Pilot Program For Gambling

Major sporting events are when many of us have a casual flutter but for some people regular poker machine gambling or online sports and other forms of betting may become a habit.

Photo: Pixabay

To help people at risk, a new study led by Flinders University academic Dr Ben Riley, from South Australia’s Statewide Gambling Therapy Service, is calling on friends and family of heavy gamblers to take part in an early intervention project in SA – specifically when a gambler is resistant to help or in denial of their problem.

Despite sharp increases in the cost of living, recent research indicates gambling expenditure has returned to pre-COVID levels.

“We know that most gamblers experiencing gambling harm don’t seek help, often because there is a lot of stigma and often they deny their problem,” says study coordinator Dr Riley, who is seeking more people to take part in the new study.

The new research aims to test an innovative approach to support heavy gamblers before a gambler reaches crisis point.

Dr Ben Riley

A previous study found fewer than 10 per cent of people with a gambling problem seek help, and when they do it is often after they reach crisis point and significant harm has been endured.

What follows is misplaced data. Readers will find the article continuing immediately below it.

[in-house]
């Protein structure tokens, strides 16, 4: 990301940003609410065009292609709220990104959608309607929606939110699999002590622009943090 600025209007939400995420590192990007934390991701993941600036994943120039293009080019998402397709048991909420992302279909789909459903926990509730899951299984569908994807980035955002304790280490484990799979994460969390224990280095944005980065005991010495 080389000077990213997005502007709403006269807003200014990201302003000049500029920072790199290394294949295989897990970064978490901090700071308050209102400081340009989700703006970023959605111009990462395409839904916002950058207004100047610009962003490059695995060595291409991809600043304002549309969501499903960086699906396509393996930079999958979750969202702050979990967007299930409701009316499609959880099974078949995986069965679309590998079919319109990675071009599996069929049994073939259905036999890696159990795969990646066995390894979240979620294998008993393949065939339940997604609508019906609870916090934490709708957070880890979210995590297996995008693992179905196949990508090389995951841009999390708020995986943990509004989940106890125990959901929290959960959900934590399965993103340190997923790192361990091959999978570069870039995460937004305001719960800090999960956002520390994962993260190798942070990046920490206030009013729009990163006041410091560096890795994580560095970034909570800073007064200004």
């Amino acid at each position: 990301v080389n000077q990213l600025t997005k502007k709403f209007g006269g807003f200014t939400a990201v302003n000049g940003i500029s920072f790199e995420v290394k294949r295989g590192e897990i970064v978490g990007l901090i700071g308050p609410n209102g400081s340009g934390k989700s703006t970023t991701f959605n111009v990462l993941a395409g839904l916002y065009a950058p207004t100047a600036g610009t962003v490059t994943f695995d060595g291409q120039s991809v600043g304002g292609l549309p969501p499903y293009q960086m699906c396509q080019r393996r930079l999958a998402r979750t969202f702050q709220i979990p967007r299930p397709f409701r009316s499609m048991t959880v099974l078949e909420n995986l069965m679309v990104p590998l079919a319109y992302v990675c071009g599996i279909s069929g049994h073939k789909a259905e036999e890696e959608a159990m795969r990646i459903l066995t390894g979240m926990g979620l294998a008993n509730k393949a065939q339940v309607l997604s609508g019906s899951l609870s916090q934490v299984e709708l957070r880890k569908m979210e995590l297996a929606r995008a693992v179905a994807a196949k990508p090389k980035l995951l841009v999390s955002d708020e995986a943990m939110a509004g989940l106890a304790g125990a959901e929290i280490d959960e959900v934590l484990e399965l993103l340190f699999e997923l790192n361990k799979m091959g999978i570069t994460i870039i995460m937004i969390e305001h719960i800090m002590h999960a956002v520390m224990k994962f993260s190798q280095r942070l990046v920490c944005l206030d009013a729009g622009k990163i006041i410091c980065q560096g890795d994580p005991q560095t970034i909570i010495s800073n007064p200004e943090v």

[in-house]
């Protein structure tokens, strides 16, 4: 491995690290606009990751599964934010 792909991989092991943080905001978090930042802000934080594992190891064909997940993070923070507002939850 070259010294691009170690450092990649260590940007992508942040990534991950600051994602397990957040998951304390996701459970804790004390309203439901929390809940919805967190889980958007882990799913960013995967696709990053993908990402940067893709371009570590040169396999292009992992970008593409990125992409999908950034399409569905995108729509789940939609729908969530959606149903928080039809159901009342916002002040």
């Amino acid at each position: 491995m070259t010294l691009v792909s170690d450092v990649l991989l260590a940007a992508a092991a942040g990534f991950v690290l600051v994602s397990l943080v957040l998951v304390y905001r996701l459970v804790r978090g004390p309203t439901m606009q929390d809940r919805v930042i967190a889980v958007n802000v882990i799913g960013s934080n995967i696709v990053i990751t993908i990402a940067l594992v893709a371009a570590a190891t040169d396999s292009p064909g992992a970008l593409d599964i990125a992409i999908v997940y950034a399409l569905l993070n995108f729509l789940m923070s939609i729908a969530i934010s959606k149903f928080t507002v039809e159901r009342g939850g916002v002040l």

The study, funded by Flinders Foundation, is a family intervention model with strategies developed through recent research that supports people living with a heavy gambler who is resistant to seeking help or in denial about their problem.

The study differs from most gambling support programs, which focus on supporting the gambler and their family when the gambler enters treatment or is trying to quit.

Researchers are calling for participants to take part in the clinical study, that provides up to six sessions with a therapist to guide participants through strategies to help their family member before they reach crisis point.

People living in regional and metropolitan South Australia are encouraged to participate in the study, with sessions delivered either in-person or via telehealth.

To be eligible for the study, participants must be over 18 years old and living with, or in close contact with, a close relative, friend or partner who has a gambling problem and is resistant to seeking help.

Eligible participants will receive an honorarium $50 gift card after their first set of questionnaires is completed and they have attended a first appointment, and a second gift card after completing a second set of questionnaires three months later.

Acknowledgements: This work was funded by Flinders Foundation and approved by the Southern Adelaide Clinical Research Ethics Committee.

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